Snarr renovation revamps ‘community hub’

BY MARIE VEILLETTE — veillettema@mnstate.edu

A cozy fireplace, a comfy couch and a big-screen TV are three luxuries college students would expect to leave behind when moving into a residence hall. The new West Snarr remodel offers residents all that and more.

Anyone who spends time on campus probably noticed the construction that has been going on for a year – from last May right up until the first day of classes this August. Though the $4.9 million project only included the west wing of the Snarr complex, it was time consuming, and the finishing touches are still being added.

Small details, like a metal “M” to hang over the fireplace, are still being completed. “I’m trying to make sure everything is paid for to see if there are any additional funds because I’m hoping to add some outdoor seating,” said Heather Phillips, director of housing and residential life.

There were many major changes to the layout of the floors. “The first floor was completely gutted and reconfigured to be much more open,” Phillips said. “We wanted to make a friendlier gathering space for students.”

With new windows to let in more natural light, an added multipurpose room, a large kitchen area and the relocation of the hall desk and area directors’ offices, the first floor is much more student friendly.

Student rooms also saw some improvements such as the removal of built-in furniture replaced with the movable furnishings other residence halls currently

have, such as Dahl and Grantham. New carpet and windows were also added.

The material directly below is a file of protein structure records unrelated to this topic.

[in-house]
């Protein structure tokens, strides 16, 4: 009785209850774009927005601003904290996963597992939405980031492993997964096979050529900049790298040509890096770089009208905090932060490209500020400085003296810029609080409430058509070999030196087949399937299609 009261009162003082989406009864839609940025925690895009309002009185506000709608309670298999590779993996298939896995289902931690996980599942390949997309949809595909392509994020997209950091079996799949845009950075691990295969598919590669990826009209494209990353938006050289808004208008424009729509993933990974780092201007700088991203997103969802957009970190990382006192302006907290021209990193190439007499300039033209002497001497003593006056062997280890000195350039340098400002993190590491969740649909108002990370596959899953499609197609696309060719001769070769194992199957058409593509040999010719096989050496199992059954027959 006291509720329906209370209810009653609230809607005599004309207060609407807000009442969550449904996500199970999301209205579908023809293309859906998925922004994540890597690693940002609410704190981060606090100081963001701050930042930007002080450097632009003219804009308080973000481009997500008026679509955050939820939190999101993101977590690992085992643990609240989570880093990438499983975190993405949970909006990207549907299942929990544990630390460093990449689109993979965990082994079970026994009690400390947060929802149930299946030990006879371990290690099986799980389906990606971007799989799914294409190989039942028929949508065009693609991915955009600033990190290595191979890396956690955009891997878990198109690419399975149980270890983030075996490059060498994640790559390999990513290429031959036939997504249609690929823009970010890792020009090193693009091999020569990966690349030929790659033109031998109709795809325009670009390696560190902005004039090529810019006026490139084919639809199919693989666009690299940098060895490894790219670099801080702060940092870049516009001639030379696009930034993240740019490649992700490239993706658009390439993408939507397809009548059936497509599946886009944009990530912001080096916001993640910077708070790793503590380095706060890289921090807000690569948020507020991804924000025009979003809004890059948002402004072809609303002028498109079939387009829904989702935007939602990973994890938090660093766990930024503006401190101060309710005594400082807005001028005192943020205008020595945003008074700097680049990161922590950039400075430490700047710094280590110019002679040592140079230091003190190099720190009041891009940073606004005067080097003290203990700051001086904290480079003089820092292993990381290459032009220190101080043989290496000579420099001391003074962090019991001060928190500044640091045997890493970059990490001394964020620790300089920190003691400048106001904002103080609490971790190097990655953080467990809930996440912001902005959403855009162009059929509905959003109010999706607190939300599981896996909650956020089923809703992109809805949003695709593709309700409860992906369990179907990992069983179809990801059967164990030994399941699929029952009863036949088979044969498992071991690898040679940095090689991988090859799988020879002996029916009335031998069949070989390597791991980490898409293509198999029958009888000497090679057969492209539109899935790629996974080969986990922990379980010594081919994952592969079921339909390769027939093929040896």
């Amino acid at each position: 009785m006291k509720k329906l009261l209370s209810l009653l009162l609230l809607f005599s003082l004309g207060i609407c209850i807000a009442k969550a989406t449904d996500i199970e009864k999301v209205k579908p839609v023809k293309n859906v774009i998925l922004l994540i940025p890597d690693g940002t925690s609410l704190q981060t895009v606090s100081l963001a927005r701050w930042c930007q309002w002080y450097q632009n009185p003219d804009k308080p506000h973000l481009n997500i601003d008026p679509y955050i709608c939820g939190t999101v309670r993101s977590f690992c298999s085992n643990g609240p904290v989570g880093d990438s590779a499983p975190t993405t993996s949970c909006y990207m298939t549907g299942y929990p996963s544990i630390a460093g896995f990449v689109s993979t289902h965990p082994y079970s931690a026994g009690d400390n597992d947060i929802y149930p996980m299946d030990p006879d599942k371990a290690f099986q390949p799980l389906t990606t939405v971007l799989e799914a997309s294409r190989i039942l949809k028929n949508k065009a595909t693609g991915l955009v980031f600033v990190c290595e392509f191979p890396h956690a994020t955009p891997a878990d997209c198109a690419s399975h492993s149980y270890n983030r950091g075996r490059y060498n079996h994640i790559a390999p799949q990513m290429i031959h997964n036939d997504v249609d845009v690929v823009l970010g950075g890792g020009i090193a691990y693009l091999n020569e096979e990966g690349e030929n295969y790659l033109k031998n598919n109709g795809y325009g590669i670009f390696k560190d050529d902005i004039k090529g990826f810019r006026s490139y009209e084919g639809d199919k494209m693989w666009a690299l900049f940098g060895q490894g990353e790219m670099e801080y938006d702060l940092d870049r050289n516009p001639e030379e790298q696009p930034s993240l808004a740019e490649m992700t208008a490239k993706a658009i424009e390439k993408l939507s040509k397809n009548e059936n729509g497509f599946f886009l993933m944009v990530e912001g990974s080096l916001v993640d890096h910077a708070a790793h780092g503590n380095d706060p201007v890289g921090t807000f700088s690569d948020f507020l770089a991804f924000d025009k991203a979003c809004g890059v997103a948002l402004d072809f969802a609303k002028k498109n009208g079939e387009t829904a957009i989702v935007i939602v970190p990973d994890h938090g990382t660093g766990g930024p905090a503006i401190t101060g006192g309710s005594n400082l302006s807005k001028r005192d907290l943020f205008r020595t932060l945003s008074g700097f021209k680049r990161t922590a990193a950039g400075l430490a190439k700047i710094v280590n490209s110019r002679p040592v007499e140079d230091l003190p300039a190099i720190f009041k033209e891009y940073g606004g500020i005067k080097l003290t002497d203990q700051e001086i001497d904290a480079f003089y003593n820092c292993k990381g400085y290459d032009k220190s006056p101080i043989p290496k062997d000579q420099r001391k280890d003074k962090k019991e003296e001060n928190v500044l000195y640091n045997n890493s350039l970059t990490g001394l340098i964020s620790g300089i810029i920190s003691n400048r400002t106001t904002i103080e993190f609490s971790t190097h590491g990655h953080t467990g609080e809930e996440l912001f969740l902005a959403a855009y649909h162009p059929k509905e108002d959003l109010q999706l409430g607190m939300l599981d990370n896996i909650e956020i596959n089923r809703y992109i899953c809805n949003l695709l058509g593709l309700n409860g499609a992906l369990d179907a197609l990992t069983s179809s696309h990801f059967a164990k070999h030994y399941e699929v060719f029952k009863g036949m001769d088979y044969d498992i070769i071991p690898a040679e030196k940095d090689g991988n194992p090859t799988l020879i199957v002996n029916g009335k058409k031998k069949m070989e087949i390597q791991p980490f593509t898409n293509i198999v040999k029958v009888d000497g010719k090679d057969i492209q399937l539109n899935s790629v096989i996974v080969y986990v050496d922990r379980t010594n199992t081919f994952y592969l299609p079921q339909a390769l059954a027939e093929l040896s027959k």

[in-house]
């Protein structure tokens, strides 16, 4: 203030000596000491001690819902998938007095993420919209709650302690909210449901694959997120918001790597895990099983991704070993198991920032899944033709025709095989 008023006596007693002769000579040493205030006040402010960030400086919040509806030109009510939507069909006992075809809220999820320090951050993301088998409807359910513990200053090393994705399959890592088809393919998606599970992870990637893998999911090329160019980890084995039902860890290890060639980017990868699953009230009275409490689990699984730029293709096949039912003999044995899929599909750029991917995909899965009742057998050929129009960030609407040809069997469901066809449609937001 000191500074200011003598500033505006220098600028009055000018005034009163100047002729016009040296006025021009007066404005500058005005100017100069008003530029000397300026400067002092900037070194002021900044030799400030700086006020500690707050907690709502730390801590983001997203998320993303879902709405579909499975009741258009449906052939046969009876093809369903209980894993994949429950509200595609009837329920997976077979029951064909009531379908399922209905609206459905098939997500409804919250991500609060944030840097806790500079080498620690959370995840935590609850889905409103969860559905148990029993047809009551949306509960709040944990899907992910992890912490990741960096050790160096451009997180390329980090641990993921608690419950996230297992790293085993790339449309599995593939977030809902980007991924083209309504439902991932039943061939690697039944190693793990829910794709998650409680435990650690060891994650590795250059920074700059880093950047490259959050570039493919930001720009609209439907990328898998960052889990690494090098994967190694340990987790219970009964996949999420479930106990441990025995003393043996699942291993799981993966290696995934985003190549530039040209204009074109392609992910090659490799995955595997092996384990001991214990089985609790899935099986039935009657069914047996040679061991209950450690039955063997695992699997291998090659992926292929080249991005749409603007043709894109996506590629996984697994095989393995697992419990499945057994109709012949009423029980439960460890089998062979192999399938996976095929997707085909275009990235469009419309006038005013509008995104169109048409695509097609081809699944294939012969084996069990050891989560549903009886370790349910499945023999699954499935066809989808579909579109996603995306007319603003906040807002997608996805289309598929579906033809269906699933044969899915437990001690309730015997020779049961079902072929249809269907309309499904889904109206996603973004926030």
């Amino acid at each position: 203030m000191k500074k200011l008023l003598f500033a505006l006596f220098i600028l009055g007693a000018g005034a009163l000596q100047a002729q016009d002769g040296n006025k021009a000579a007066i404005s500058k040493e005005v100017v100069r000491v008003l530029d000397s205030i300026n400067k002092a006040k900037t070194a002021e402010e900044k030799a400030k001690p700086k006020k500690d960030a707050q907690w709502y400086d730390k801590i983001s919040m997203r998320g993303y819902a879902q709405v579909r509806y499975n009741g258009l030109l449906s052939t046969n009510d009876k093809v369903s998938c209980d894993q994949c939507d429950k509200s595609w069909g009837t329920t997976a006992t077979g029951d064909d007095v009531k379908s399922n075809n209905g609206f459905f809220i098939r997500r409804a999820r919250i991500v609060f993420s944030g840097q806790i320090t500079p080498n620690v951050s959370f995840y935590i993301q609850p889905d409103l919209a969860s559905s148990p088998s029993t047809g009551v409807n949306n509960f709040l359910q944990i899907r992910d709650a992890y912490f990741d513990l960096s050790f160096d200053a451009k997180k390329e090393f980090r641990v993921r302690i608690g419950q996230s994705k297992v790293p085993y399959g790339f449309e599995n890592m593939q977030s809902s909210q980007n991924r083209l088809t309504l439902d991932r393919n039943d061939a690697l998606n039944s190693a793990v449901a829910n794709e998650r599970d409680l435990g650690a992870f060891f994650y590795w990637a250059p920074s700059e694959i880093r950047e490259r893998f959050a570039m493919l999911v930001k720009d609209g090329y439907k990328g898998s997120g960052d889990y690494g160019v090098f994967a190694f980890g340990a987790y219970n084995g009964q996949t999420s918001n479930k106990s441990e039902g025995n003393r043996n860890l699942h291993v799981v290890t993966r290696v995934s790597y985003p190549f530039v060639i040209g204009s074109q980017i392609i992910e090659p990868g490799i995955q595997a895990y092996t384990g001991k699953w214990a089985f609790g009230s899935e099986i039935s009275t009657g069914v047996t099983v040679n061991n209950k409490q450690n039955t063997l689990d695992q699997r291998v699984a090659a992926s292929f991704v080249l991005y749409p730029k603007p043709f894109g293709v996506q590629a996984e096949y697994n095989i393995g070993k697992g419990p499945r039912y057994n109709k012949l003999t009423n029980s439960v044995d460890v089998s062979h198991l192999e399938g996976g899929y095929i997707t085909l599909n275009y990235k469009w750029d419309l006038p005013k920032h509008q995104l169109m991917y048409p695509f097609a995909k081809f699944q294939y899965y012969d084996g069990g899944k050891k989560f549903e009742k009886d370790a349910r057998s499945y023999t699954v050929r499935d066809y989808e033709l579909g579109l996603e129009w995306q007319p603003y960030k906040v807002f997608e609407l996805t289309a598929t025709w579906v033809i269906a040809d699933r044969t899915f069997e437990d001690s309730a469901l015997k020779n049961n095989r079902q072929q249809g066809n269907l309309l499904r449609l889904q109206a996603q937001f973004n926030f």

Every floor is now equipped with a large lounge area with a kitchen, reconfigured bathrooms and recycling and trash rooms.

One of the more unique features of the renovation are the floor bathrooms.

Each floor now has “gender neutral” bathrooms, meaning there is one bathroom  shared by both men and women.

“It wasn’t something I had actually seen before, but our students really liked the idea,” Phillips said. “It’s different than a traditional community bathroom, whereas compared to having stalls, there’s actually several small rooms.”

MSUM is not the first campus to implement this particular bathroom style.

“One of the options the architects showed was a bathroom layout very similar to what we have previously done at Bemidji State University,” Phillips said.

She explained this particular bathroom layout is advantageous in many ways.

The gender neutral bathroom gives students a different option and increases their privacy, as well as leaving more space to construct larger lounge and laundry room areas. Only having to allocate space to one bathroom rather than two left more room to designate to community spaces.

“It really did offer some things to us that we couldn’t have otherwise had,” Phillips said.

Along with increased privacy and space saving design, the new bathrooms offer some added comfort to transgender students, who no longer need to make the decision of whether to use the men’s or women’s bathroom.

“It may not be for every student,” Phillips said. She added West Snarr is a small residence hall housing about 100 students, so while the option is there, the traditional bathroom style is available as well.